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The 911 emergency call system

is intended to give individuals a simple, easy-to-remember, routinely available number that can be used to reach an appropriate public safety provider during any life-threatening situation.[1]


Using a landline, wireless, mobile telephone, or voice over internet protocol (VoIP) system, a caller dials 911 and the call is routed to a communications provider facility that automatically forwards the call to a public safety entity such as a PSAP. Next, the call taker/dispatcher talks to the caller to determine the nature of the emergency and to determine the necessary first responders, while working to send (or dispatch) the appropriate first responders to the location. According to the National Emergency Number Association, there are more than 6,000 PSAPs nationwide, at a county or city level, that answer more than 240 million 911 calls each year.

Once a 911 caller places an emergency call, the communications provider receives and routes the call to the appropriate PSAP. The system used to route the call depends on the type of telephone used to make the 911 call.

For a call placed from a landline, a router in the communications provider's central facility receives the 911 call and accesses the Automatic Number Identification database to associate the identifier with the phone number to determine the caller's address. Then, based on the location information, the communications provider's Master Street Address Guide database identifies the appropriate PSAP to receive the call. When a cell phone is used, the location information is typically provided to the PSAP through either cell tower triangulation technology or by Global Positioning System technology.

When using VoIP, where calls are carried over digital subscriber lines, cable modems, or other Internet access methods, the caller needs to register the address of the VoIP device in advance. Current telecommunications and PSAP technology associate the voice and data transmission with the identifier and location databases and, based on the caller's location, routes the call to the appropriate PSAP.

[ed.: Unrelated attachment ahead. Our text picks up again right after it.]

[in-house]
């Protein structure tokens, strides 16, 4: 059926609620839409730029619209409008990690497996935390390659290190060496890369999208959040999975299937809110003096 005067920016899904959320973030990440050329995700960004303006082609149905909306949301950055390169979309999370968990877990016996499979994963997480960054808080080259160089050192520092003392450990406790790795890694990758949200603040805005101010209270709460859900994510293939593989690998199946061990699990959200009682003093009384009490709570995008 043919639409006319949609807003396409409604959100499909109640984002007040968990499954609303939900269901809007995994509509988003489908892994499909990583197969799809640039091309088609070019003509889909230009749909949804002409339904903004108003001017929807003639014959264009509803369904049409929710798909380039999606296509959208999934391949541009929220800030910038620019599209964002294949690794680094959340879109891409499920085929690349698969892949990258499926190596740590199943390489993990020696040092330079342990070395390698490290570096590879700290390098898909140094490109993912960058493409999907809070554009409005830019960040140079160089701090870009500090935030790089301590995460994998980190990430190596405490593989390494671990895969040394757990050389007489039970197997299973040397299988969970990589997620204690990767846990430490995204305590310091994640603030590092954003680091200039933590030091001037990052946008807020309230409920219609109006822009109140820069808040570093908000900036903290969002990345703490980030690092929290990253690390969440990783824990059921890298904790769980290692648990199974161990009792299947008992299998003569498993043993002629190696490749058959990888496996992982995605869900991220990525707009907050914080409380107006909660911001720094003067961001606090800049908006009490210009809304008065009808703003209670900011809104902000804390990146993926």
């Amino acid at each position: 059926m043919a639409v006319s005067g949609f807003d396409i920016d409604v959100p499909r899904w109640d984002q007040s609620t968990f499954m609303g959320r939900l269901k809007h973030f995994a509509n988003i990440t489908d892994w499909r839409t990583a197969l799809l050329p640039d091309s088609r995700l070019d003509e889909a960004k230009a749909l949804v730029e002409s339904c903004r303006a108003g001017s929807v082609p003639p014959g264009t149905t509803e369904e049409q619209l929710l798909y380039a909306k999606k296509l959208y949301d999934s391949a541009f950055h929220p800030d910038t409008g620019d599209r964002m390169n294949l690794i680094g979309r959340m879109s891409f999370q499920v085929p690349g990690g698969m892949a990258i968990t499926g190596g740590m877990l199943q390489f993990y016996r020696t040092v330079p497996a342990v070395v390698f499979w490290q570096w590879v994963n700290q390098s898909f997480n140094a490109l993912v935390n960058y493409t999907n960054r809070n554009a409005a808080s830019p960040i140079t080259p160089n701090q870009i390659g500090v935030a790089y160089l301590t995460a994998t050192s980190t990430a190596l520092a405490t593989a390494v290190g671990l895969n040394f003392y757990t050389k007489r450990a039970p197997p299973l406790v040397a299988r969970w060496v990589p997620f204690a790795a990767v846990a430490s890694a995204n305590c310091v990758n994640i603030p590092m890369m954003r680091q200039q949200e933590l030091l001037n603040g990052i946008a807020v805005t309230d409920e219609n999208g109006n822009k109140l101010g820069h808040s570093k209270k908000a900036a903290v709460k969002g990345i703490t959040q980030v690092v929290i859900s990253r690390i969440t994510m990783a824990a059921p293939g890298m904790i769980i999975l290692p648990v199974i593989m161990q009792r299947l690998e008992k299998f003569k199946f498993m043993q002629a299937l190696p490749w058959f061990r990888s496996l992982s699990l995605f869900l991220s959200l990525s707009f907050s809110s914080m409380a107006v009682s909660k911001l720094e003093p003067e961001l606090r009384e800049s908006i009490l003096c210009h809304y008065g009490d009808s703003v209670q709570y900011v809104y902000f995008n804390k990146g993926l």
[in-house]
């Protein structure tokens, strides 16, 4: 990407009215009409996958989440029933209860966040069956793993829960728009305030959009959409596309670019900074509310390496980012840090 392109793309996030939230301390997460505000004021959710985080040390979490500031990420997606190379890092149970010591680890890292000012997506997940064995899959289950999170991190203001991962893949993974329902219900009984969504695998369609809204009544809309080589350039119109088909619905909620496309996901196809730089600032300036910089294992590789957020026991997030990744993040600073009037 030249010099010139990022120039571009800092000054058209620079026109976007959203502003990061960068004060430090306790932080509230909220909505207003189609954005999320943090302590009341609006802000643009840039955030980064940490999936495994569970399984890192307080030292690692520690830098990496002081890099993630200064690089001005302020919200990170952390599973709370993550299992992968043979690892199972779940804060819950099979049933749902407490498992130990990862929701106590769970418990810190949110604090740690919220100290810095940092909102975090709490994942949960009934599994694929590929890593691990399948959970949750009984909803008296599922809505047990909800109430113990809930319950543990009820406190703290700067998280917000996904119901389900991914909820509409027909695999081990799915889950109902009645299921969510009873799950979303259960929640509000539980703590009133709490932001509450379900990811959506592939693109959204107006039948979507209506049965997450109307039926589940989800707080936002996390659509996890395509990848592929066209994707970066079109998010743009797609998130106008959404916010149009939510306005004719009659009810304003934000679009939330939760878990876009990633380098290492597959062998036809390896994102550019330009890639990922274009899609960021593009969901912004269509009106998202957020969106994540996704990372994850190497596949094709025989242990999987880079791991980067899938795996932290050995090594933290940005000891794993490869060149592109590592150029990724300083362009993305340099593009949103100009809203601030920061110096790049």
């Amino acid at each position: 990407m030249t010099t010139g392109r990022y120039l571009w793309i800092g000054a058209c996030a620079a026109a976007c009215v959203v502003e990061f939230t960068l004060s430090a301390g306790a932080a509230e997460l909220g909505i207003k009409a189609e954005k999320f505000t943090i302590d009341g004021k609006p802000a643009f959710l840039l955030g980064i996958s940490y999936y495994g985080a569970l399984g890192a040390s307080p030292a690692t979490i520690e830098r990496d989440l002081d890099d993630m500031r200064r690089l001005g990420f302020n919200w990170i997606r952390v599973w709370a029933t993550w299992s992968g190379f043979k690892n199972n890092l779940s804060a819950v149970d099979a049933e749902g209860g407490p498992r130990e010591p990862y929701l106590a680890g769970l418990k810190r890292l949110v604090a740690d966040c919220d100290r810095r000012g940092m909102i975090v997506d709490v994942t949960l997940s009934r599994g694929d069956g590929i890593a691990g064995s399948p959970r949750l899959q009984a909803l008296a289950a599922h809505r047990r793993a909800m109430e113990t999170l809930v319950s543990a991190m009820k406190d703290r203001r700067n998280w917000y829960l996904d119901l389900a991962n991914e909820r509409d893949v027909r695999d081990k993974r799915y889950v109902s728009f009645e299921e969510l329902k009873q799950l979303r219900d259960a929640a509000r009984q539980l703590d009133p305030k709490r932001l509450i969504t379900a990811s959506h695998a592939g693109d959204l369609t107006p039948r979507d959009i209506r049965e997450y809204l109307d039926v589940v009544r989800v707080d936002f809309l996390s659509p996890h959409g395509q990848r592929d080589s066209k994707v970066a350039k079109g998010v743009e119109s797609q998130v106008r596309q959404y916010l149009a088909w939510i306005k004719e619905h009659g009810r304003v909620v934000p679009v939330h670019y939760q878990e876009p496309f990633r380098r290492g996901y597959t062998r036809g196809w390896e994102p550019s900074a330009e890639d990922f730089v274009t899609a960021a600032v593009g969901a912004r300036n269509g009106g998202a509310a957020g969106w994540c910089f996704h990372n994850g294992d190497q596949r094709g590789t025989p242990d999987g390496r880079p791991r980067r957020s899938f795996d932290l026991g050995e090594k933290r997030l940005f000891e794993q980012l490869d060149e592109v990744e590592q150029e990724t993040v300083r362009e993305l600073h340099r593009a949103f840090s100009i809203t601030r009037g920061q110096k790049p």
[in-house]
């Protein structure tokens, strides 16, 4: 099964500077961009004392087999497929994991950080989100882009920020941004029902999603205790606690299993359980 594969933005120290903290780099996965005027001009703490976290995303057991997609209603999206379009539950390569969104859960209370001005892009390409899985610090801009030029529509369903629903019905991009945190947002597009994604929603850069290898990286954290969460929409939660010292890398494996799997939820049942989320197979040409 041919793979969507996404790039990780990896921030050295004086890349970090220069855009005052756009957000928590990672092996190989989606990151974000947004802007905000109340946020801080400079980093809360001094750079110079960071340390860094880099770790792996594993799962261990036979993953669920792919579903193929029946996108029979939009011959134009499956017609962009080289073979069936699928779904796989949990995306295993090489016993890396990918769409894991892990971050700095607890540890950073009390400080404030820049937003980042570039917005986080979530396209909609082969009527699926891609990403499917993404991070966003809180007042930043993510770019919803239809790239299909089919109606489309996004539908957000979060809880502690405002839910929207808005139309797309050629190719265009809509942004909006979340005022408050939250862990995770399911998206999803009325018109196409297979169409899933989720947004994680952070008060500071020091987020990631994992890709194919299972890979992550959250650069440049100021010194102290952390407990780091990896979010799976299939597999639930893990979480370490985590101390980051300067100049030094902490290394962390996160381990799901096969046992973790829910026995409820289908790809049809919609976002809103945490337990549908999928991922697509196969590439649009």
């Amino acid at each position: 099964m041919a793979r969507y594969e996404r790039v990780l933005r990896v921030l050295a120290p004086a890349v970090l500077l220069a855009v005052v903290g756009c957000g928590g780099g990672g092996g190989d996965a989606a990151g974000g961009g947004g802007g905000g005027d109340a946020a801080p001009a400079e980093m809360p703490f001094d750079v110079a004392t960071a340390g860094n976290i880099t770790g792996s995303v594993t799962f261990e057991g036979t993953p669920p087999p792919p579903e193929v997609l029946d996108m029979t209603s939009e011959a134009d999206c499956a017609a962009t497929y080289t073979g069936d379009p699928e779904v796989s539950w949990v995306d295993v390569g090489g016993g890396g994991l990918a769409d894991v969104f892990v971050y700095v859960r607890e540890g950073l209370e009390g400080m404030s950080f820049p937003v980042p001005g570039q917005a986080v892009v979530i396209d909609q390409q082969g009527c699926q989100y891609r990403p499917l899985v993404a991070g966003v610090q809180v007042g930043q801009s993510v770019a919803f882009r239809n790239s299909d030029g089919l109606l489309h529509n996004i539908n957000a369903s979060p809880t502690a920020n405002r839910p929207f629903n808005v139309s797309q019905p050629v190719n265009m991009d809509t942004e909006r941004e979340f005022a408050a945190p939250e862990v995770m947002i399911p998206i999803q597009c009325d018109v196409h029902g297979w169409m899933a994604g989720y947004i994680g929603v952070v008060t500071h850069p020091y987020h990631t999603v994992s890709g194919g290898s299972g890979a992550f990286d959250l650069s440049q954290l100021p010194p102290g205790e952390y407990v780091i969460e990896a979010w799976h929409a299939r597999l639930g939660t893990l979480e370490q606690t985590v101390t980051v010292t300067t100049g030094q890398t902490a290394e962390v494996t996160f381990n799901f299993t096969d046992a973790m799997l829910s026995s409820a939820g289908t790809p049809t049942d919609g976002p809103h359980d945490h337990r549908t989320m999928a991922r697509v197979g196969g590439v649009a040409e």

When the caller's phone number, address, and voice are routed to the appropriate PSAP, the call is automatically delivered with the phone number and location. The trained 911 call taker/dispatcher assists the caller and inputs information into additional IT systems and infrastructure to begin the emergency response. For example, the call taker/dispatcher may enter information into a computer-aided dispatch system. These systems automate the call-taking process, provide questions and responses for various scenarios, and send the first responders.

Based on the information put into the system by the call taker/dispatcher, the computer-aided dispatch system interfaces with other systems for identification and address, ascertains the nature of the assistance needed, and transmits the information to the appropriate first responder. To provide assistance to the first responder, the call taker/dispatcher may also be able to use geospatial tools and systems that provide information on utility placement, government facility types and locations, property plats, mapping data, and aerial photographs. In addition, call takers may use criminal justice information databases, Internet access, automated vehicle locator to select the closest first responder, and radio and telecommunications services to share and receive information as the situation warrants.

While a PSAP is to be available on a 24-hours, 365 day-a-year basis, an emergency operations center, as noted, is typically only activated during an environmental emergency or special event. It provides a single location for key decision makers from state, local, and federal agencies and multiple jurisdictions to gather and to react to events too complex or too large for regular offices or communications centers or single government agencies or jurisdictions to handle. From a single location, the officials can support on-scene incident commanders (such as fire, police, and emergency medical personnel), prioritize the allocation of resources, collaborate on strategy and tactics, and manage the fiscal and social consequences of an incident.



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